Bullies fuel anxiety over looks

10th January 2003 at 00:00
Fear of being mocked over appearance is affecting work. Jon Slater reports from a British Psychological Society conference.

ONE in three secondary pupils believes their schoolwork has been affected by fears that bullies will mock the way they look, new research has found.

Three-quarters spend a lot of time worrying their appearance will be mocked, with one in five 15-year-olds saying that they skipped school because of their concerns.

While their concerns may seem comical - 13 per cent of boys worry about going bald - they can have a serious effect on education and self-esteem. Almost a third said they had avoided speaking in class because of fear of being mocked.

Dr Emily Lovegrove of the University of the West of England, warned that schools were failing to offer pupils the help they needed to stand up to bullies.

She said adolescents felt they had two options when faced by bullies: ignore the abuse or tell a teacher or other adult. But, said Dr Lovegrove, neither was helpful. Bullies who were ignored would often step up their campaign of victimisation until they achieved the "the desired effect of dominance", while telling a teacher took control from the victim and could enhance the "tough" image of the bully.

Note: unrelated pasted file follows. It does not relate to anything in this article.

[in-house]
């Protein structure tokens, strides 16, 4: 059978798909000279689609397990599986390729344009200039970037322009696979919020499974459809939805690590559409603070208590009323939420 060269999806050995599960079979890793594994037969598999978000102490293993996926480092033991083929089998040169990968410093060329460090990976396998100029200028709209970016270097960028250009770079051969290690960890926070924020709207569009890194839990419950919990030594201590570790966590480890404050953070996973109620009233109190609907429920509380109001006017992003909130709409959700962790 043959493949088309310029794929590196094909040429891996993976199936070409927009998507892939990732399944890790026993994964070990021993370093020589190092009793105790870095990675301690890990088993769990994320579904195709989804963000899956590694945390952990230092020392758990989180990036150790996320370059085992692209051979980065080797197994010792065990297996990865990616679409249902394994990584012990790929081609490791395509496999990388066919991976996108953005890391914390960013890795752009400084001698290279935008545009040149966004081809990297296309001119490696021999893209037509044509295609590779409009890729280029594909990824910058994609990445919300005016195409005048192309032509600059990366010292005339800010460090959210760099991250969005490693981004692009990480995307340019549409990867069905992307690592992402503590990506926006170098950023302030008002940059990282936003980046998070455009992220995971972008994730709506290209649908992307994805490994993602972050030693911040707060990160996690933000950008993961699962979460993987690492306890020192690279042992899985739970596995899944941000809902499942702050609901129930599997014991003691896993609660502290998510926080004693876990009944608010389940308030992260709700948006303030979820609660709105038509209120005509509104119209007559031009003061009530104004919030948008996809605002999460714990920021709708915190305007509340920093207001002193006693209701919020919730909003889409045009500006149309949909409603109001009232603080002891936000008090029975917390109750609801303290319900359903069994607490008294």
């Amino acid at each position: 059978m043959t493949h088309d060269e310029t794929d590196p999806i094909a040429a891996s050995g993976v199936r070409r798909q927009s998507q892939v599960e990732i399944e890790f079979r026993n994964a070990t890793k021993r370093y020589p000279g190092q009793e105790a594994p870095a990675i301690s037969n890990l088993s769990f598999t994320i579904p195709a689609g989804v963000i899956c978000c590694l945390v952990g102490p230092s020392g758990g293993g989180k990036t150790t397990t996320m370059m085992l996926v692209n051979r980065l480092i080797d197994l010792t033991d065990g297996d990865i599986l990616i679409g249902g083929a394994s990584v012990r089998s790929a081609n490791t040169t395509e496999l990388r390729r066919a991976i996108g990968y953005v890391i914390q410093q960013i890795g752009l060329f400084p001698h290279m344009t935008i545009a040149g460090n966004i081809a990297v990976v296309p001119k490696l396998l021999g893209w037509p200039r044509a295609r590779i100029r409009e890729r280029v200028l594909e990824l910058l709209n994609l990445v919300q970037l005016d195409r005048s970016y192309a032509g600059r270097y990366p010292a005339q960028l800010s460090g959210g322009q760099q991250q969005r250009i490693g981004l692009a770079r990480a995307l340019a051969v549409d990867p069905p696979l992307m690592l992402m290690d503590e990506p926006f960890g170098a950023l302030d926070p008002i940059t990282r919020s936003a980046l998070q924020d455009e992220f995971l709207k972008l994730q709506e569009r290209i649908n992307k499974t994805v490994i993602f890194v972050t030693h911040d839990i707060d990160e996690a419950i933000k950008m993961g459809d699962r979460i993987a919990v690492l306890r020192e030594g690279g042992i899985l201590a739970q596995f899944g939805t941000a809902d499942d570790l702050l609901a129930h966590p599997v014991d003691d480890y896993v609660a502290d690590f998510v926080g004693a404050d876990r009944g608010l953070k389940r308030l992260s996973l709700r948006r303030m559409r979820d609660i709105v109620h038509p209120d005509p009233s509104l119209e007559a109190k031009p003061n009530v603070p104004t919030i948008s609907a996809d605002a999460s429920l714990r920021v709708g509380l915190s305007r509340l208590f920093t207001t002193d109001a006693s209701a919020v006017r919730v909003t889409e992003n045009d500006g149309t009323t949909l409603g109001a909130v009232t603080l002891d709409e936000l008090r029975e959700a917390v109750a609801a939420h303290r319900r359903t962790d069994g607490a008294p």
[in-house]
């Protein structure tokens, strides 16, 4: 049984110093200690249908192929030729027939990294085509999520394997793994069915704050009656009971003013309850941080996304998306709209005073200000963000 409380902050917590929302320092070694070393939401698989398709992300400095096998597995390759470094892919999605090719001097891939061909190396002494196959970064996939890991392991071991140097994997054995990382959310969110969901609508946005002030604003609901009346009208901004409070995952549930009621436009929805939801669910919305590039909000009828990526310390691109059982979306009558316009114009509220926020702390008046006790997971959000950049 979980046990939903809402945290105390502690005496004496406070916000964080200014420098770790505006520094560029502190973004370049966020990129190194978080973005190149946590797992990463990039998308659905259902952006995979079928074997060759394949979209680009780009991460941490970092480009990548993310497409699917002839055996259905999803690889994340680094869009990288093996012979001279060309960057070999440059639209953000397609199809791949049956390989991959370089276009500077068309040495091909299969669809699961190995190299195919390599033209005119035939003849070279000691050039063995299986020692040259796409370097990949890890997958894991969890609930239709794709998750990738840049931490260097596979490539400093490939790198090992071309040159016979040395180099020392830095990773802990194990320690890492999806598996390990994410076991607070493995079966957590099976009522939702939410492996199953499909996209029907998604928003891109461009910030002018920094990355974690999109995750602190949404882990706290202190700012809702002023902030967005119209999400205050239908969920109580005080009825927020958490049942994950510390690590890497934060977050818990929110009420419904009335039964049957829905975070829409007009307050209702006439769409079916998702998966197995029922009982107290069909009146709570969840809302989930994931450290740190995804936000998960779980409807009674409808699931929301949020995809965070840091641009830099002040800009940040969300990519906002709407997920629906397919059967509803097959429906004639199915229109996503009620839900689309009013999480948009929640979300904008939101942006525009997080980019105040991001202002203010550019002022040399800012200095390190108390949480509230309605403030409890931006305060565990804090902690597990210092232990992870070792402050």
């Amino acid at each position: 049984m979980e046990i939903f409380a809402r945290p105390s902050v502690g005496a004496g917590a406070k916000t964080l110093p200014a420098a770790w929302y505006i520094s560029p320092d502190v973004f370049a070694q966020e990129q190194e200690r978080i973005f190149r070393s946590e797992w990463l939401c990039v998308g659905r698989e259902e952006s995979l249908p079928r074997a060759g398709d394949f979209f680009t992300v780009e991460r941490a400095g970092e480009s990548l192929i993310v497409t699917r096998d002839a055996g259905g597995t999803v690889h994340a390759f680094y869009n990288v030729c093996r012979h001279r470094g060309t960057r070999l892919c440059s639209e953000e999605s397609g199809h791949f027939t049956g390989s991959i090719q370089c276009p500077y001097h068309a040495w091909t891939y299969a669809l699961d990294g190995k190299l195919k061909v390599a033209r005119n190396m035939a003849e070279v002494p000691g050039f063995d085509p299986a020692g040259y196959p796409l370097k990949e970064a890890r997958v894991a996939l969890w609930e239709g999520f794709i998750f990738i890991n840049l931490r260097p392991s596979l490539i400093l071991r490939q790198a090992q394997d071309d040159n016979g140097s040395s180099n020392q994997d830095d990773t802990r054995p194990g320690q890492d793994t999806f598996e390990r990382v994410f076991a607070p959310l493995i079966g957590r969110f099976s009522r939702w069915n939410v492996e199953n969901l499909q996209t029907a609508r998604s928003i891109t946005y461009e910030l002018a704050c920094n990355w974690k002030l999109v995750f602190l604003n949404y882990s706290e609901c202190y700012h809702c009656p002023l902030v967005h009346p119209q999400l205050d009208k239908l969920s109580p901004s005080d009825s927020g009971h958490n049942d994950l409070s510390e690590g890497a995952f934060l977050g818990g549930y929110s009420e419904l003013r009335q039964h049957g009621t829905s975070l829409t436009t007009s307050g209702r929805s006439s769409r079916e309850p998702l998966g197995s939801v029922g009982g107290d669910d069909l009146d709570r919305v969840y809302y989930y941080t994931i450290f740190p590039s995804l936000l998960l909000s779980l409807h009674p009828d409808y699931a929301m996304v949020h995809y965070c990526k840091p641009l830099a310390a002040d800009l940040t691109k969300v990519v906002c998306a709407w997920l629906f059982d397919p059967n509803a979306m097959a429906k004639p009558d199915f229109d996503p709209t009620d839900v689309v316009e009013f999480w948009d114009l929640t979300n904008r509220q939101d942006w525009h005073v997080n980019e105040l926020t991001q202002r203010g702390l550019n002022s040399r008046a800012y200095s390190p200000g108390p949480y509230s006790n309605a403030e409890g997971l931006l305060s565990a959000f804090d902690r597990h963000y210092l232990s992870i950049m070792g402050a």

Another problem identfied by Dr Lovegrove was the lack of training for teachers. Indeed many complained that they themselves were bullied by other staff or pupils.

She told the annual conference of the British Psychological Society's Division of Education and Child Psychology in Harrogate, that she had not found a single teacher training college that offered a course in dealing with bullying.

Among the 1,000 11-16-year-olds questioned, girls were more likely than boys to offer support to bullied friends. A third of boys rebuffed friends seeking help.

Dr Lovegrove encouraged pupils to develop anti-bullying strategies, then tried out the programme on six classes of year 8 pupils. She found that after one school year of her scheme the number of bullying incidents fell by two-thirds.

KEY STUDIES OF YOUNG MINDS

* troubled boys can flourish in well-run classrooms, suggest Jeremy Swinson and Richard Melling, educational psychologists in Liverpool and Hillingdon. They found 12 boys with emotional and behaviouraldifficulties re-integrated into mainstream school behaved well in well-run classes.

But when others started messing around, so did they. And their behaviour was more likely to deteriorate at the end of the day than classmates'.

* GIRL bullies may bitch rather than beat up victims, but the damage can be longer-lasting. A study of girls' friendships and conflicts found their bullying was more complex, but is becoming more aggressive.

* PREMIERSHIP football clubs should introduce mentoring for teenage players, Dr Ian Cockerill of Birmingham University says. Older professionals could help youngsters avoid disciplinary and financial problems.

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